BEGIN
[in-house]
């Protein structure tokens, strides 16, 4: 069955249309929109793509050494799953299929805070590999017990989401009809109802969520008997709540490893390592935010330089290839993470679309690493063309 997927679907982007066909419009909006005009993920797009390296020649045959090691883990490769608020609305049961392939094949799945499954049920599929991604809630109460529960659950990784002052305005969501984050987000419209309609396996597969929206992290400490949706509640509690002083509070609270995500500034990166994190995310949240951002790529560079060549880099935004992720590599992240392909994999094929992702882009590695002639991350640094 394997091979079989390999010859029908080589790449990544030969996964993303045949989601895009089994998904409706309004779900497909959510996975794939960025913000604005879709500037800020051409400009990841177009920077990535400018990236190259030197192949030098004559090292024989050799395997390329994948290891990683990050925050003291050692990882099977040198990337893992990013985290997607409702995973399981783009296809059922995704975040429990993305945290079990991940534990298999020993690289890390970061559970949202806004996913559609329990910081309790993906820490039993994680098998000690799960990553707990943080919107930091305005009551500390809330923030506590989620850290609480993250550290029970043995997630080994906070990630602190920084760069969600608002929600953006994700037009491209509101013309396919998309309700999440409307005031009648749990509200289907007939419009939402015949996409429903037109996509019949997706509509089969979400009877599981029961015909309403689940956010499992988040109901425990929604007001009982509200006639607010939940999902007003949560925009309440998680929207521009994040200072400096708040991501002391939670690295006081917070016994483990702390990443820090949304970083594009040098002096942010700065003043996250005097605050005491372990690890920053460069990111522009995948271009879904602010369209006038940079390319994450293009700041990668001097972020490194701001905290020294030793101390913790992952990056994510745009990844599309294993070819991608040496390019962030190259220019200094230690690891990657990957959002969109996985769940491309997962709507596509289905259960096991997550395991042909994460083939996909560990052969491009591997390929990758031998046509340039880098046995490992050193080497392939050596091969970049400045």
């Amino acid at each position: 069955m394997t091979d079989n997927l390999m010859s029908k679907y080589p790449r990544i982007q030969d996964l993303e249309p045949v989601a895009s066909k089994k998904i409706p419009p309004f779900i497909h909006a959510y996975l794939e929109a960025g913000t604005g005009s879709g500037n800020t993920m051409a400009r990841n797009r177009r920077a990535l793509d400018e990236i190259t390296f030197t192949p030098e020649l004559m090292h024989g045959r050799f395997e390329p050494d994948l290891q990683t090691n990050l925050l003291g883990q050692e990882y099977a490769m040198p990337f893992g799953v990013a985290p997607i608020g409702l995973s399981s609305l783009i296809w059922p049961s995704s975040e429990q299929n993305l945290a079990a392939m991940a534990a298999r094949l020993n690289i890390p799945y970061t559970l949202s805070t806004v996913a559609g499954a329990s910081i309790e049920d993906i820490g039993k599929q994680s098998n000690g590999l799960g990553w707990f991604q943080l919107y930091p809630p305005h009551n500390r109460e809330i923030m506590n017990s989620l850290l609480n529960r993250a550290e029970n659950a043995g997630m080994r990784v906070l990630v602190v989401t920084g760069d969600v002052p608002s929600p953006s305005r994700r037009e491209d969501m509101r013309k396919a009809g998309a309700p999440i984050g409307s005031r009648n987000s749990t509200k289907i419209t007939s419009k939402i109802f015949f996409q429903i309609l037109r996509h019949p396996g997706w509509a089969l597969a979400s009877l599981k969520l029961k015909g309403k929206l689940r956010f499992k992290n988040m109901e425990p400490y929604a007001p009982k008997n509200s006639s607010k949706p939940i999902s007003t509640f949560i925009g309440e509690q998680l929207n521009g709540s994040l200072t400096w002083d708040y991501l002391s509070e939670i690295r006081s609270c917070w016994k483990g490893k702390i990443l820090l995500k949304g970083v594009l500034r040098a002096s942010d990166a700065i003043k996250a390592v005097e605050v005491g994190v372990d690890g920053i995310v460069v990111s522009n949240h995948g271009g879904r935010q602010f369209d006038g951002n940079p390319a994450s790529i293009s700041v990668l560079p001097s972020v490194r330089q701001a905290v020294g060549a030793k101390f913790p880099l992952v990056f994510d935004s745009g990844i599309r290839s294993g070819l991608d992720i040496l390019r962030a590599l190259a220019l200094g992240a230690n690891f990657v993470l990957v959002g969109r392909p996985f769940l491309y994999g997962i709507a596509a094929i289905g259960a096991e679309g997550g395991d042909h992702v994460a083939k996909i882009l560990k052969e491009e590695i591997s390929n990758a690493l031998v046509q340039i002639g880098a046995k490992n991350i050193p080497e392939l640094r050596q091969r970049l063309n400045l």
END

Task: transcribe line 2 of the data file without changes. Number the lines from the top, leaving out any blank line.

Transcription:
């Protein structure tokens, strides 16, 4: 069955249309929109793509050494799953299929805070590999017990989401009809109802969520008997709540490893390592935010330089290839993470679309690493063309 997927679907982007066909419009909006005009993920797009390296020649045959090691883990490769608020609305049961392939094949799945499954049920599929991604809630109460529960659950990784002052305005969501984050987000419209309609396996597969929206992290400490949706509640509690002083509070609270995500500034990166994190995310949240951002790529560079060549880099935004992720590599992240392909994999094929992702882009590695002639991350640094 394997091979079989390999010859029908080589790449990544030969996964993303045949989601895009089994998904409706309004779900497909959510996975794939960025913000604005879709500037800020051409400009990841177009920077990535400018990236190259030197192949030098004559090292024989050799395997390329994948290891990683990050925050003291050692990882099977040198990337893992990013985290997607409702995973399981783009296809059922995704975040429990993305945290079990991940534990298999020993690289890390970061559970949202806004996913559609329990910081309790993906820490039993994680098998000690799960990553707990943080919107930091305005009551500390809330923030506590989620850290609480993250550290029970043995997630080994906070990630602190920084760069969600608002929600953006994700037009491209509101013309396919998309309700999440409307005031009648749990509200289907007939419009939402015949996409429903037109996509019949997706509509089969979400009877599981029961015909309403689940956010499992988040109901425990929604007001009982509200006639607010939940999902007003949560925009309440998680929207521009994040200072400096708040991501002391939670690295006081917070016994483990702390990443820090949304970083594009040098002096942010700065003043996250005097605050005491372990690890920053460069990111522009995948271009879904602010369209006038940079390319994450293009700041990668001097972020490194701001905290020294030793101390913790992952990056994510745009990844599309294993070819991608040496390019962030190259220019200094230690690891990657990957959002969109996985769940491309997962709507596509289905259960096991997550395991042909994460083939996909560990052969491009591997390929990758031998046509340039880098046995490992050193080497392939050596091969970049400045």